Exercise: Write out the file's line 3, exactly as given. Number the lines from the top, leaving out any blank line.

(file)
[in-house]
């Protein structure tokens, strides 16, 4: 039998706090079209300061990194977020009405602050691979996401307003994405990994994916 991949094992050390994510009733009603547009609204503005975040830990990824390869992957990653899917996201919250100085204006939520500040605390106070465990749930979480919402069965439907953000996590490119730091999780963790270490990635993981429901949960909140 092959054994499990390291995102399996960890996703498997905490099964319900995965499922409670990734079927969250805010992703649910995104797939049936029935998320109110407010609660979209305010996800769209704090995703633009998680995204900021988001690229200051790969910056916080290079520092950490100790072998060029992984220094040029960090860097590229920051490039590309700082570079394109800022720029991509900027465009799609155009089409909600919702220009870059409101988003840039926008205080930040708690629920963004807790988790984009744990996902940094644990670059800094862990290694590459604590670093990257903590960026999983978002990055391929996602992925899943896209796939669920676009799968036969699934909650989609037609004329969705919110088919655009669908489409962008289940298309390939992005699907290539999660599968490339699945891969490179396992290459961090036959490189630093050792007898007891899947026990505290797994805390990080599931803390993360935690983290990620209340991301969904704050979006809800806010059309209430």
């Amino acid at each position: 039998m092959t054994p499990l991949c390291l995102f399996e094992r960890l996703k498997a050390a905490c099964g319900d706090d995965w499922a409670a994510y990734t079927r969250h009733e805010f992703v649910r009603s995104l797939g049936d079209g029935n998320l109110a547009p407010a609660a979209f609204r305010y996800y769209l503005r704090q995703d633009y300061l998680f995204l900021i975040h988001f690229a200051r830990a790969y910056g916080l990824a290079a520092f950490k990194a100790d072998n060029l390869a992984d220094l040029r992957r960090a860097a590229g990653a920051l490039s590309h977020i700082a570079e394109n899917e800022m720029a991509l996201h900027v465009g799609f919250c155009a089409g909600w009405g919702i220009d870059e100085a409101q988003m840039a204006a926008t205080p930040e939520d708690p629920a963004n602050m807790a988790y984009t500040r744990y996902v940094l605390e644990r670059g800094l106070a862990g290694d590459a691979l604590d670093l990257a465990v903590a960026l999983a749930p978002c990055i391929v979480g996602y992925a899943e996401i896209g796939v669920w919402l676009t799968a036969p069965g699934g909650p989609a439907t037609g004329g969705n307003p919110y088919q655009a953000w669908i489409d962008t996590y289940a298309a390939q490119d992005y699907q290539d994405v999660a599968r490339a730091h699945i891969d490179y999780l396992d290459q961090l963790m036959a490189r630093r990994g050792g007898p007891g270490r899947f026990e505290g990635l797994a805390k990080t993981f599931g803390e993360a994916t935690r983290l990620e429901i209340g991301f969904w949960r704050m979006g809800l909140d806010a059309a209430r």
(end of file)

């Amino acid at each position: 039998m092959t054994p499990l991949c390291l995102f399996e094992r960890l996703k498997a050390a905490c099964g319900d706090d995965w499922a409670a994510y990734t079927r969250h009733e805010f992703v649910r009603s995104l797939g049936d079209g029935n998320l109110a547009p407010a609660a979209f609204r305010y996800y769209l503005r704090q995703d633009y300061l998680f995204l900021i975040h988001f690229a200051r830990a790969y910056g916080l990824a290079a520092f950490k990194a100790d072998n060029l390869a992984d220094l040029r992957r960090a860097a590229g990653a920051l490039s590309h977020i700082a570079e394109n899917e800022m720029a991509l996201h900027v465009g799609f919250c155009a089409g909600w009405g919702i220009d870059e100085a409101q988003m840039a204006a926008t205080p930040e939520d708690p629920a963004n602050m807790a988790y984009t500040r744990y996902v940094l605390e644990r670059g800094l106070a862990g290694d590459a691979l604590d670093l990257a465990v903590a960026l999983a749930p978002c990055i391929v979480g996602y992925a899943e996401i896209g796939v669920w919402l676009t799968a036969p069965g699934g909650p989609a439907t037609g004329g969705n307003p919110y088919q655009a953000w669908i489409d962008t996590y289940a298309a390939q490119d992005y699907q290539d994405v999660a599968r490339a730091h699945i891969d490179y999780l396992d290459q961090l963790m036959a490189r630093r990994g050792g007898p007891g270490r899947f026990e505290g990635l797994a805390k990080t993981f599931g803390e993360a994916t935690r983290l990620e429901i209340g991301f969904w949960r704050m979006g809800l909140d806010a059309a209430r």